Adventure, arid deserts, and diplomacy rarely go hand in hand. But in December 2015, when British explorer Mark Evans set off on an 808-mile trudge across The Empty Quarter, the world’s largest sandbox, the daring 54-year-old and his entourage were the living embodiment of Omani soft diplomacy.
After all, nothing says “let’s celebrate a shared Arabic experience,” quite like an expedition across Rub al-Khali – where the mercury frequently rises to 56 degrees Celsius. Factor in social media, and you have a veritable celebrity. Mr Evans set up Outward Bound Oman in 2009 – an offshoot of the British outdoor educational charity – and when news of this venture got out the switchboard was soon jammed by representatives of communities dotting the fringes of the itinerary clamouring for a processional visit en route.
A special website set up to document the trip enabled people to tap in remotely, follow the progress on a map, and find out what had gone on each day. One of Mr Evans’ entries describes how the unruliest of his camels was sent home. Another camel was brought as a gift and became supper. Presumably it was stewed for a very long time.
As well as representing the very best (or the worst, depending on the vantage point taken) that an expedition can throw up, the arduous trek from Salalah in southern Oman to Doha in Qatar was also a re-enactment of the route taken in 1930 by British civil servant Bertram Thomas. Back then, warring tribes were one of the biggest worries as well as finding watering holes. With two well-supplied vehicles and a dedicated doctor or two, plus the pre-requisite photographer, Mr Evans faced a slightly altered set of challenges.
But safety net aside, this unspeakably harsh environment is not for the fainthearted. Stretching 900 miles from the fringes of Yemen to the foothills of Oman, and 500 miles from the southern coast of Arabia to the Persian Gulf, Rub al-Khali is a vast and desolate wilderness utterly deserving of its name, which translates as the quarter of emptiness.
In the 1940s, another Englishman, Wilfred Thesiger, captured the spirit of southern Arabia and the remarkable hospitality of the tribal Arabs – known as Bedu – in Arabian Sands, a widely-acclaimed account of his desert excursions. Mr Thesiger, who felt suffocated by the trappings of materialistic Western civilisation, documented his trip with surprisingly good photographs. These are included in his coffee table tome, The Last Nomad.
The vast and seemingly sculpted sand mountains of Rub al-Khali can reach soaring 300-metre heights. In colour photographs they look as if they were designed as movie backdrops. But despite replacing the proverbial thousand words, a photograph can never convey the unbearable intensity of desert heat or the frigidity of its bleak night-time temperatures which helps explain why Werner Herzog’s 2015 Queen of the Desert was filmed mostly in Morocco.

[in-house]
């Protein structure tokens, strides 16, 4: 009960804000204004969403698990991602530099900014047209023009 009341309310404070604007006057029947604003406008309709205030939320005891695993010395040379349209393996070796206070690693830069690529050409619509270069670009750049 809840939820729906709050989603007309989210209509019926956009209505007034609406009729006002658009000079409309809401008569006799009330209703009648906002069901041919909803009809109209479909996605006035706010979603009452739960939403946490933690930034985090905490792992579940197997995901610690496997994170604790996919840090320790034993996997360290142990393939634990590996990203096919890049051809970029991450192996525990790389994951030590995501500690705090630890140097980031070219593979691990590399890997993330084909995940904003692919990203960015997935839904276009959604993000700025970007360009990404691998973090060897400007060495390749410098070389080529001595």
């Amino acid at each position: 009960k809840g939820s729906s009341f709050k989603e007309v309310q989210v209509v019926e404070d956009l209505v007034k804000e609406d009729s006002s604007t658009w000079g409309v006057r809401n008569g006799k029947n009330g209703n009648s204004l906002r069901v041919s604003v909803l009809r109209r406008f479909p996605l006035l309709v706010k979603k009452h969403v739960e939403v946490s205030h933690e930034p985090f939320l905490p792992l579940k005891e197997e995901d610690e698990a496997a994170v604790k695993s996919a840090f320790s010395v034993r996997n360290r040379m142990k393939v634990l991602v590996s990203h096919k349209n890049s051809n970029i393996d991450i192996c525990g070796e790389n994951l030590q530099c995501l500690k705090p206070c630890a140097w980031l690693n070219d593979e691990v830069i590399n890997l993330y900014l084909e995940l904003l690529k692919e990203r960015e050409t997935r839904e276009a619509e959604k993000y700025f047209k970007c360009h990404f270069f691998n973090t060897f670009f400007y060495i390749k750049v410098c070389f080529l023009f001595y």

The film tells the tale of Gertrude Bell, a formidable British lady explorer, who is essentially womankind’s answer to Lawrence of Arabia. A negotiator extraordinaire, Ms Bell went out to the desert with Winston Churchill and assorted Arab leaders and helped define the borders between Iraq and Jordan that still exist today. What the patriarchal Arab tribal leaders thought of her stern female influence remains a mystery. The film, sadly, was a flop.
Peter Bradshaw of The Guardian gave it two out of five stars stating: “Werner Herzog’s biopic of English adventurer Gertrude Bell is impeccably mounted, competently made, entirely respectable – and a bit of a plod.” Matters of taste are not to be discussed.
But nothing is more of a plod than a two-month 808-mile journey through Rub al-Khali. Like Bertram Thomas and Wilfred Thesiger before him, Mark Evans found the heart-warming hospitality of the desert people buoyed him on. Perhaps it is the greatest voyage of discovery of all to find that in the harshest of environments, humanity is capable of great kindness. And that the best shoes of all for desert trudging are knitted booties – double-layered sheep wool socks.
It must be remembered, that just 75 miles from the expedition’s starting blocks in Salalah, Yemen was being ripped apart. Oman, quietly known as the mediator of the Middle East, sent the Rub al-Khali expedition as diplomatic outreach to Saudi Arabia and Qatar. The two states have been at a stand-off since they took a different stance on supporting Islamic movements.
Sponsored by His Highness Sayyid Haitham bin Tariq Al Said and HRH Prince Charles, The Empty Quarter expedition comprised Arabs and non-Arabs of all persuasions. As a way to ease tension and broker peace, it seems an inspired choice of weapon in the battle for hearts and minds.